Last Updated: Tue Nov 02, 2010 12:22 pm (KSA) 09:22 am (GMT)

Serbia transfers Karadzic to Hague tribunal

Serbian ultra-nationalist protesters hold posters of Karadzic
Serbian ultra-nationalist protesters hold posters of Karadzic

Bosnian Serb wartime leader Radovan Karadzic, caught a week ago after more than a decade on the run, arrived Wednesday at Rotterdam airport in the Netherlands bound for The Hague to be tried for some of Europe's bloodiest atrocities since World War II.

The 63-year-old Karadzic will be transported to the detention unit of the International Criminal Tribunal for the former Yugoslavia (ICTY) about 25 kilometers (15 miles) away in The Hague.

Karadzic faces charges of genocide and crimes against humanity for his leading role in the 43-month siege of Sarajevo and the Srebrenica massacre, during Bosnia's 1992-1995 war, that claimed more than 10,000 lives.

Karadzic has been indicted on playing a leading role in massacre of some 8,000 Muslim men and boys.

Serbia's justice ministry confirmed it had authorized Karadzic's transfer to the ICTY "on the basis of Serbia's law on cooperation with the tribunal".

The private Serbian television network Fox broadcast what it said was "exclusive footage" of three black jeeps with dark-tinted windows leaving the court where Karadzic had been held for the past week since his capture.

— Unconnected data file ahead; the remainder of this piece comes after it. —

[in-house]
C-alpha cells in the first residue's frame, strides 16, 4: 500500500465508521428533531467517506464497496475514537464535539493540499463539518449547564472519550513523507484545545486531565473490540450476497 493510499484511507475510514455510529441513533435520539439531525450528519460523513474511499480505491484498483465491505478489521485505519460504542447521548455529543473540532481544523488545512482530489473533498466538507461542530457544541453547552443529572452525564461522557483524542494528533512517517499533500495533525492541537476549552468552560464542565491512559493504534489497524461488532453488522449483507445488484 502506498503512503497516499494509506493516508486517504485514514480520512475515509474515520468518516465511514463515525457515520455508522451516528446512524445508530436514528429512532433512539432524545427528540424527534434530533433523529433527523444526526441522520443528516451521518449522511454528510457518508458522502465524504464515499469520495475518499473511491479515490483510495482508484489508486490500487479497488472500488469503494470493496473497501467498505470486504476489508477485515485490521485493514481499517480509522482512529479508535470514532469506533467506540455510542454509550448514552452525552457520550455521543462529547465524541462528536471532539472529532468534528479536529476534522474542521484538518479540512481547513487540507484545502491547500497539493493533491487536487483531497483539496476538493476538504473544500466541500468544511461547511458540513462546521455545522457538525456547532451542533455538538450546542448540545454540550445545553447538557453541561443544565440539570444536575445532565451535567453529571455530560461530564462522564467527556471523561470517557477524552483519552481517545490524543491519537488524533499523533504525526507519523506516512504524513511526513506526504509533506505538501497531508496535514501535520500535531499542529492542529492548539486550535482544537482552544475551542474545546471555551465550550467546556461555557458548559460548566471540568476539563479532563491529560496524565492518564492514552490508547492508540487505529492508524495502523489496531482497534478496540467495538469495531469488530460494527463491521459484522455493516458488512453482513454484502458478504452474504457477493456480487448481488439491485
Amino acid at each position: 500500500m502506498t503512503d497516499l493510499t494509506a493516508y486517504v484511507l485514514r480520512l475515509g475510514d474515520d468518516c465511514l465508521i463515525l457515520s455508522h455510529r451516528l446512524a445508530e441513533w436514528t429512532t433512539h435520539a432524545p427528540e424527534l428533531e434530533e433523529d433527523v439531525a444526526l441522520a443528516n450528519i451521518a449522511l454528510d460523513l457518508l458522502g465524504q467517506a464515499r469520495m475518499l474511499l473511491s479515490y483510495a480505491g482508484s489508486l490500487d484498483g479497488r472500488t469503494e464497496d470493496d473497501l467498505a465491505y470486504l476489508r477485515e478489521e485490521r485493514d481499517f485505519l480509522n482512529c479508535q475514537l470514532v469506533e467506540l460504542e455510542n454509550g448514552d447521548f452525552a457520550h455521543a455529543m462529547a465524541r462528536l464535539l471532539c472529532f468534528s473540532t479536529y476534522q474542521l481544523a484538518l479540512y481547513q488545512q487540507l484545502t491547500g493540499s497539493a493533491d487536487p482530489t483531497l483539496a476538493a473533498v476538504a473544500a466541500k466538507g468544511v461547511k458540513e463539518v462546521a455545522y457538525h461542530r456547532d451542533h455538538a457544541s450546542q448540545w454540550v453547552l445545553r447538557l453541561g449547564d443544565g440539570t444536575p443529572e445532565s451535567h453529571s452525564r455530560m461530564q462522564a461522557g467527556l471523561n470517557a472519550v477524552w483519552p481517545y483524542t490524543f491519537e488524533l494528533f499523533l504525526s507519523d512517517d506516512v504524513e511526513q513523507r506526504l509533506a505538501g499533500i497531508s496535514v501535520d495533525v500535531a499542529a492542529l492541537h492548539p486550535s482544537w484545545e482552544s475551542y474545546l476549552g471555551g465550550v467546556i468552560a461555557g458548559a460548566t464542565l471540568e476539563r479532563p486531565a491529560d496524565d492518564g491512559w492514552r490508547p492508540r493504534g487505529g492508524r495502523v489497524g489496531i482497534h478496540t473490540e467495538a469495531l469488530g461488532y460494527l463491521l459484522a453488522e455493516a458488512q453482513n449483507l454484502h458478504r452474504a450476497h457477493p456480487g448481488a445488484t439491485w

Clever disguise

Karadzic vanished from public view in 1996, the year after the ICTY indicted him for genocide and crimes against humanity.

Karadzic, 63, was arrested in Belgrade on July 21, after more than a decade on the run disguised as a bearded, long-haired alternative medicine guru who specialized in "human quantum energy."

His clever disguise as Doctor Dragan Dabic stunned many. Serbian media said dozens of secret service agents had tracked Karadzic for months before his detention.

A close Karadzic ally, Bosnian Serb military commander Ratko Mladic, is still on the run. Former Yugoslav president Slobodan Milosevic, another key figure in the Balkan wars of the 1990s, died while being tried by the ICTY.

Karadzic's transfer came only hours after Serbian riot police clashed with youths in central Belgrade at the end of an ultra-nationalist rally by more than 15,000 people opposed to the arrest of Karadzic, who remains an iconic figure among Serbian hardliners.

At least 25 police and 19 civilians, including a Spanish and a Serbian journalist, were injured in the clashes, hospital officials said.

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